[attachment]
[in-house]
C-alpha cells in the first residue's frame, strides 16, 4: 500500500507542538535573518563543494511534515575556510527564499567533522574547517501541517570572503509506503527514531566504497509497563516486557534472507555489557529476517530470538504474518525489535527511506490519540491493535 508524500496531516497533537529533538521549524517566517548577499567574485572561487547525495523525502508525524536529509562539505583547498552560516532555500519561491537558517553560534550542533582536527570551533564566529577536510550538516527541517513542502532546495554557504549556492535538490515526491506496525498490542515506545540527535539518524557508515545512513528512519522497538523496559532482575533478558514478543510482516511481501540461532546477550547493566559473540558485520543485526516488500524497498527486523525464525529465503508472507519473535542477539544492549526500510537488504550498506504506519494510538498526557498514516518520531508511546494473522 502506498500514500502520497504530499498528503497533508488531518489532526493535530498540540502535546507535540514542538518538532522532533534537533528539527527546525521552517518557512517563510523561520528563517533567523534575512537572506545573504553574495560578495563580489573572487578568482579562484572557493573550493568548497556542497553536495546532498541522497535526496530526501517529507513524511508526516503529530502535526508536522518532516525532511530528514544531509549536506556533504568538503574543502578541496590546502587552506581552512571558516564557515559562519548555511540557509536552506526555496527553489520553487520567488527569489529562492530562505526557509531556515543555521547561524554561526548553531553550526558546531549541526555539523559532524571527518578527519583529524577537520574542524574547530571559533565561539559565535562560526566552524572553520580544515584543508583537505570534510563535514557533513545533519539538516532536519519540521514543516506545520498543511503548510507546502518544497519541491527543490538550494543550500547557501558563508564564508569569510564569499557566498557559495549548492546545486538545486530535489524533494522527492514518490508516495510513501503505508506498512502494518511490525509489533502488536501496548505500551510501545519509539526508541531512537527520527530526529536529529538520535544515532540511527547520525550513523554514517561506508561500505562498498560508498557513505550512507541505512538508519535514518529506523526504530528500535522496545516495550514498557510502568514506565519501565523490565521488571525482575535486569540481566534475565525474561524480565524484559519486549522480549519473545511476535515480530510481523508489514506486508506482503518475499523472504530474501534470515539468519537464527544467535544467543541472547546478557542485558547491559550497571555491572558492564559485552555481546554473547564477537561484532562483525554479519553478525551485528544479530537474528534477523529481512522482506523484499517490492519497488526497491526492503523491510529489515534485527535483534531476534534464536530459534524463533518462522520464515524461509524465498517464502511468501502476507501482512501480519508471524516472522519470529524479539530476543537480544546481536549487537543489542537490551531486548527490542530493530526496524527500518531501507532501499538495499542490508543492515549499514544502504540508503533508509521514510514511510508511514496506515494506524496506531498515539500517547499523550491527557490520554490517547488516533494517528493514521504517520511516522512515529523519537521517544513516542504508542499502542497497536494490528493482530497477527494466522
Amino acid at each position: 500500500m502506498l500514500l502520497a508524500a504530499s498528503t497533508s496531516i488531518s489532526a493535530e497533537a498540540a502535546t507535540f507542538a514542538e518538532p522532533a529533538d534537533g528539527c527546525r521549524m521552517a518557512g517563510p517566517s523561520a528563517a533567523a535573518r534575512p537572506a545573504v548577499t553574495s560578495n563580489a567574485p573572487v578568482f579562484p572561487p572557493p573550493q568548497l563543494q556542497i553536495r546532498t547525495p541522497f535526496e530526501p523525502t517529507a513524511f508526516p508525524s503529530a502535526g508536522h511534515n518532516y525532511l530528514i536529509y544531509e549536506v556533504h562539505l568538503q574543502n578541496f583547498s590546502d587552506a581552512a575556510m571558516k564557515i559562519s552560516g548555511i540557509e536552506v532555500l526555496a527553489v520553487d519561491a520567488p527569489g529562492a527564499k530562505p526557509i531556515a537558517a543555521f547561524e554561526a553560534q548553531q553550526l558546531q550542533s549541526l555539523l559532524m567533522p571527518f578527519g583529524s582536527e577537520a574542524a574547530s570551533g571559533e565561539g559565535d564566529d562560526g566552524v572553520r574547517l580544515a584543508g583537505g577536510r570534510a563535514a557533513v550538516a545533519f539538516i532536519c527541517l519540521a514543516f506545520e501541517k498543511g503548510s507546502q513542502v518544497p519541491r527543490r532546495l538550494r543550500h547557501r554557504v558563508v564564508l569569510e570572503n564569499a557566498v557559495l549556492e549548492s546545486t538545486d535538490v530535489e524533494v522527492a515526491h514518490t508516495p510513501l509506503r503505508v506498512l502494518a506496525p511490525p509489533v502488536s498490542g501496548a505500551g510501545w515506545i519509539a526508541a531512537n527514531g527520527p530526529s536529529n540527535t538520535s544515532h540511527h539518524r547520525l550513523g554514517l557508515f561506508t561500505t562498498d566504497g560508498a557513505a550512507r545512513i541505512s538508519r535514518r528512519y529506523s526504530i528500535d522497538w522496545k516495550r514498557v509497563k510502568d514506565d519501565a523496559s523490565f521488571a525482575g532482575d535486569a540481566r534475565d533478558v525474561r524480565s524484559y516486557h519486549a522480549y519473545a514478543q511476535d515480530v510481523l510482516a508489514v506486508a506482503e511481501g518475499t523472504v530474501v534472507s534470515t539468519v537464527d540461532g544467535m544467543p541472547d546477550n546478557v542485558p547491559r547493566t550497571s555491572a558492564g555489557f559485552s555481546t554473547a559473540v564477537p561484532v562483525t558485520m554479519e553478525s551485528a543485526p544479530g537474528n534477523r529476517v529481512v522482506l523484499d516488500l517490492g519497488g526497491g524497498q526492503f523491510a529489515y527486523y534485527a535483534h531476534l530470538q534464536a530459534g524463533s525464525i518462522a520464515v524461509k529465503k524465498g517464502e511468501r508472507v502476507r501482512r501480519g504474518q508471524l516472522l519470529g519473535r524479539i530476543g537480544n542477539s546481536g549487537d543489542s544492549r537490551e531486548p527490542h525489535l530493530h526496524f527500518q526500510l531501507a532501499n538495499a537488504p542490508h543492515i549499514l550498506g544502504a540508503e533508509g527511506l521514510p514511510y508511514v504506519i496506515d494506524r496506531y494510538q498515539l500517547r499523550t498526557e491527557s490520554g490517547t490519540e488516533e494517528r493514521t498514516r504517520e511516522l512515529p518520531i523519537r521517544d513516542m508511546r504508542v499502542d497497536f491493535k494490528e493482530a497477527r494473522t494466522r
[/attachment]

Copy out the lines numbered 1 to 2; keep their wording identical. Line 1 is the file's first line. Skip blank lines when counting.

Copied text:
[in-house]
C-alpha cells in the first residue's frame, strides 16, 4: 500500500507542538535573518563543494511534515575556510527564499567533522574547517501541517570572503509506503527514531566504497509497563516486557534472507555489557529476517530470538504474518525489535527511506490519540491493535 508524500496531516497533537529533538521549524517566517548577499567574485572561487547525495523525502508525524536529509562539505583547498552560516532555500519561491537558517553560534550542533582536527570551533564566529577536510550538516527541517513542502532546495554557504549556492535538490515526491506496525498490542515506545540527535539518524557508515545512513528512519522497538523496559532482575533478558514478543510482516511481501540461532546477550547493566559473540558485520543485526516488500524497498527486523525464525529465503508472507519473535542477539544492549526500510537488504550498506504506519494510538498526557498514516518520531508511546494473522 502506498500514500502520497504530499498528503497533508488531518489532526493535530498540540502535546507535540514542538518538532522532533534537533528539527527546525521552517518557512517563510523561520528563517533567523534575512537572506545573504553574495560578495563580489573572487578568482579562484572557493573550493568548497556542497553536495546532498541522497535526496530526501517529507513524511508526516503529530502535526508536522518532516525532511530528514544531509549536506556533504568538503574543502578541496590546502587552506581552512571558516564557515559562519548555511540557509536552506526555496527553489520553487520567488527569489529562492530562505526557509531556515543555521547561524554561526548553531553550526558546531549541526555539523559532524571527518578527519583529524577537520574542524574547530571559533565561539559565535562560526566552524572553520580544515584543508583537505570534510563535514557533513545533519539538516532536519519540521514543516506545520498543511503548510507546502518544497519541491527543490538550494543550500547557501558563508564564508569569510564569499557566498557559495549548492546545486538545486530535489524533494522527492514518490508516495510513501503505508506498512502494518511490525509489533502488536501496548505500551510501545519509539526508541531512537527520527530526529536529529538520535544515532540511527547520525550513523554514517561506508561500505562498498560508498557513505550512507541505512538508519535514518529506523526504530528500535522496545516495550514498557510502568514506565519501565523490565521488571525482575535486569540481566534475565525474561524480565524484559519486549522480549519473545511476535515480530510481523508489514506486508506482503518475499523472504530474501534470515539468519537464527544467535544467543541472547546478557542485558547491559550497571555491572558492564559485552555481546554473547564477537561484532562483525554479519553478525551485528544479530537474528534477523529481512522482506523484499517490492519497488526497491526492503523491510529489515534485527535483534531476534534464536530459534524463533518462522520464515524461509524465498517464502511468501502476507501482512501480519508471524516472522519470529524479539530476543537480544546481536549487537543489542537490551531486548527490542530493530526496524527500518531501507532501499538495499542490508543492515549499514544502504540508503533508509521514510514511510508511514496506515494506524496506531498515539500517547499523550491527557490520554490517547488516533494517528493514521504517520511516522512515529523519537521517544513516542504508542499502542497497536494490528493482530497477527494466522